Albuquerque spa clients contract HIV following 'vampire facial', health dept urges all customers to get tested

Doctors have recommended those who want to get vampire facials to check the facility's medical license, certification and ensure they are using proper techniques during the procedure

                            Albuquerque spa clients contract HIV following 'vampire facial', health dept urges all customers to get tested
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The New Mexico Department of Health found two cases of HIV among clients of a now-closed Albuquerque spa who received injection-related procedures. Now, the department is urging all customers who visited the spa to avail a free round of testing for the virus.

Social media users, meanwhile, had slammed the spa for the procedures. "It could affect your whole life, one simple decision, and it changes everything, so it is scary," said Kassie Baca, one of the commenters. 

The Department of Health is currently investigating the two cases among VIP spa clients who received a "vampire facial" sometime between May and September 2018, according to a release, stated a KOAT7 report.

"This is wrong, for people to try to alter their face and then for the clinic to do that. That's bad," said Wendy Guzman, another user online.

An inspection conducted in September 2018 found practices at the VIP spa that had the potential to spread blood-borne diseases including HIV, hepatitis B, and hepatitis C to their customers.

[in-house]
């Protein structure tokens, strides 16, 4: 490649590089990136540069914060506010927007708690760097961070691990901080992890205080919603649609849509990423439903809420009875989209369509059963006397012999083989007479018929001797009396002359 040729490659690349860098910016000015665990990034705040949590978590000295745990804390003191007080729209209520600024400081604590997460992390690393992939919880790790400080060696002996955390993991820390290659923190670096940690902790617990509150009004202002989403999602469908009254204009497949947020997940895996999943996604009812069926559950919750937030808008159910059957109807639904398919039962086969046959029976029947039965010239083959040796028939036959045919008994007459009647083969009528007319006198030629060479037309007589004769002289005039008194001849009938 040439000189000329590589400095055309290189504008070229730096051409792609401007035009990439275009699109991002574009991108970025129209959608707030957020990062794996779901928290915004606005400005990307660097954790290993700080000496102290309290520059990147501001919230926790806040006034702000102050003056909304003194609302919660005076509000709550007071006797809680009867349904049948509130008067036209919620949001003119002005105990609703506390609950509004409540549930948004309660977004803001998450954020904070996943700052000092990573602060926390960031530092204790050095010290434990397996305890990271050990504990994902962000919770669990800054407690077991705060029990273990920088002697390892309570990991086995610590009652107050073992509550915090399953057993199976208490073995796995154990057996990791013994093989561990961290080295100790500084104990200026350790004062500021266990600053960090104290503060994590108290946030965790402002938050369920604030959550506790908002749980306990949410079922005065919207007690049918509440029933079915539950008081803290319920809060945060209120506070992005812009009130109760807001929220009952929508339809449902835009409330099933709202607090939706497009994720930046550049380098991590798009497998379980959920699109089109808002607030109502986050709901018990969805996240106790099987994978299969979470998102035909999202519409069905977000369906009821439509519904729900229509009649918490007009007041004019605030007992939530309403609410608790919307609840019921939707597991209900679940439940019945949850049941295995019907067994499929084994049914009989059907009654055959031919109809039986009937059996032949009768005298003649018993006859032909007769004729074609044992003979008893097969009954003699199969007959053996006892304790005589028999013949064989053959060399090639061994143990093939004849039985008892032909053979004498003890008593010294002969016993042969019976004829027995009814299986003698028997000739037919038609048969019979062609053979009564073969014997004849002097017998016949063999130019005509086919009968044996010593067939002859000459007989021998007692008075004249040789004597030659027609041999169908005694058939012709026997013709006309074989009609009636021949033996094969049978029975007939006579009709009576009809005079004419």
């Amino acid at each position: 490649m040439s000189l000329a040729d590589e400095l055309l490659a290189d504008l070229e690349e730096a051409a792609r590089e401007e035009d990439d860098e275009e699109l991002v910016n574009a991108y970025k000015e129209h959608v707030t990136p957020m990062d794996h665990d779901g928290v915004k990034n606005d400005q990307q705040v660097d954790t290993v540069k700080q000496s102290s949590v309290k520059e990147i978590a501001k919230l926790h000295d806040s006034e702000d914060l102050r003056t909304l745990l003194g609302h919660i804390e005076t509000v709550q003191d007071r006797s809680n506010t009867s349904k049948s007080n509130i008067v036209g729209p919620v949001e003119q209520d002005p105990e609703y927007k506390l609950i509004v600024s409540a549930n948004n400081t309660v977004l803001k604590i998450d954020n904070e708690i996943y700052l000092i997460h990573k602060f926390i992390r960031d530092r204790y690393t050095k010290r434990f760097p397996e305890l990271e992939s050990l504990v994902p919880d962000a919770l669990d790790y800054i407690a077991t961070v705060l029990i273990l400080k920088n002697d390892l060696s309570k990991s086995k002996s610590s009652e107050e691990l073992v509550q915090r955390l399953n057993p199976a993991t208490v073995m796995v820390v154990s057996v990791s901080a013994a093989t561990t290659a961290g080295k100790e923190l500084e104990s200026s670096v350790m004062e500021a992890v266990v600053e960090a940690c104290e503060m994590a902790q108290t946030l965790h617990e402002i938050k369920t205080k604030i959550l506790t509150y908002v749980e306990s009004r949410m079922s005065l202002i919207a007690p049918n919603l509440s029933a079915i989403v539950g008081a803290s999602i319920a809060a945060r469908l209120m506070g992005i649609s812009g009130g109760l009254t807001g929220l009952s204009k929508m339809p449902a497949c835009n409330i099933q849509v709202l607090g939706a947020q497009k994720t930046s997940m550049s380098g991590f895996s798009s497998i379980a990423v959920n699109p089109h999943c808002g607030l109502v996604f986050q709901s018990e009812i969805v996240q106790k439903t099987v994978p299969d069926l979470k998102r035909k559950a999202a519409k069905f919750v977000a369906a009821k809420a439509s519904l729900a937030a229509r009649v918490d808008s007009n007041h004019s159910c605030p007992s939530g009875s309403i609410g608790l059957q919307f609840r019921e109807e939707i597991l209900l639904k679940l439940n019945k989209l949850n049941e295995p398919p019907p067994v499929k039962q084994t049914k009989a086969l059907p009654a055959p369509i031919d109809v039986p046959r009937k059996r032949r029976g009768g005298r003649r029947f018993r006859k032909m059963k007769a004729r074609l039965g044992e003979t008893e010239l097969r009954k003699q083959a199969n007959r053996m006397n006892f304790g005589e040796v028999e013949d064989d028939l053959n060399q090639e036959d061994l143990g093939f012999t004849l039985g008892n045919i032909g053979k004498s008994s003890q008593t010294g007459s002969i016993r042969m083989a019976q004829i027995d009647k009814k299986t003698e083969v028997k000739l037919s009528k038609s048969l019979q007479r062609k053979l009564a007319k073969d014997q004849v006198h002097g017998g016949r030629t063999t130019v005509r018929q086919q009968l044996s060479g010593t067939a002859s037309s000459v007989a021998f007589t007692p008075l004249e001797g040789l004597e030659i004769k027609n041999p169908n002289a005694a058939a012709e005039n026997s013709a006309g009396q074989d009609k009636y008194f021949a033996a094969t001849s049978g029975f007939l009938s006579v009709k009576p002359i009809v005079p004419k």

Another online user, Mary Clark, slammed the spa and said: "Why would anybody trust some random spa person to draw blood from their face? It is horrifying."

The department believes that the two HIV infections may have resulted from a procedure at the VIP spa after additional laboratory testing on specimens from the two clients indicated recent infection with the same HIV virus.

People should always ensure they are visiting a licensed medical facility if they have to get a vampire facial, according to Dr. Dean Bair, the medical director at Bair Medical Spa.

"Check the certification. Make sure they are using proper technique," Bair said. "Watch how people handle the blood. If it looks like it's shaky, it's probably shaky."

The doctor added that clients should check if the facility disposes of the blood and contaminated supplies with utmost care.

During a vampire facial procedure, a small amount of a client's blood is drawn and then spun to extract the plasma, which is subsequently injected into the face with a syringe.


However, the owner of the VIP Spa did not have a licensed professional to draw blood, according to the New Mexico Regulation and Licensing Department, who said only a medical professional is trained to do that.

"I think it's absolutely paramount to make sure that that is occurring. This is just the worst example of what can go wrong if you don't," Bair said.

Former customers at the spa can avail free HIV testing at the South Valley Health Commons, located at 2001 El Centro Familiar SW, Albuquerque, NM 87105 on Tuesdays from 8 am to 5 pm (closed from 12-1 pm); and Casa de Salud Family Medical Office located at 1608 Isleta Blvd SW, Albuquerque, NM 87105 on Thursdays from 8 am to 7 pm.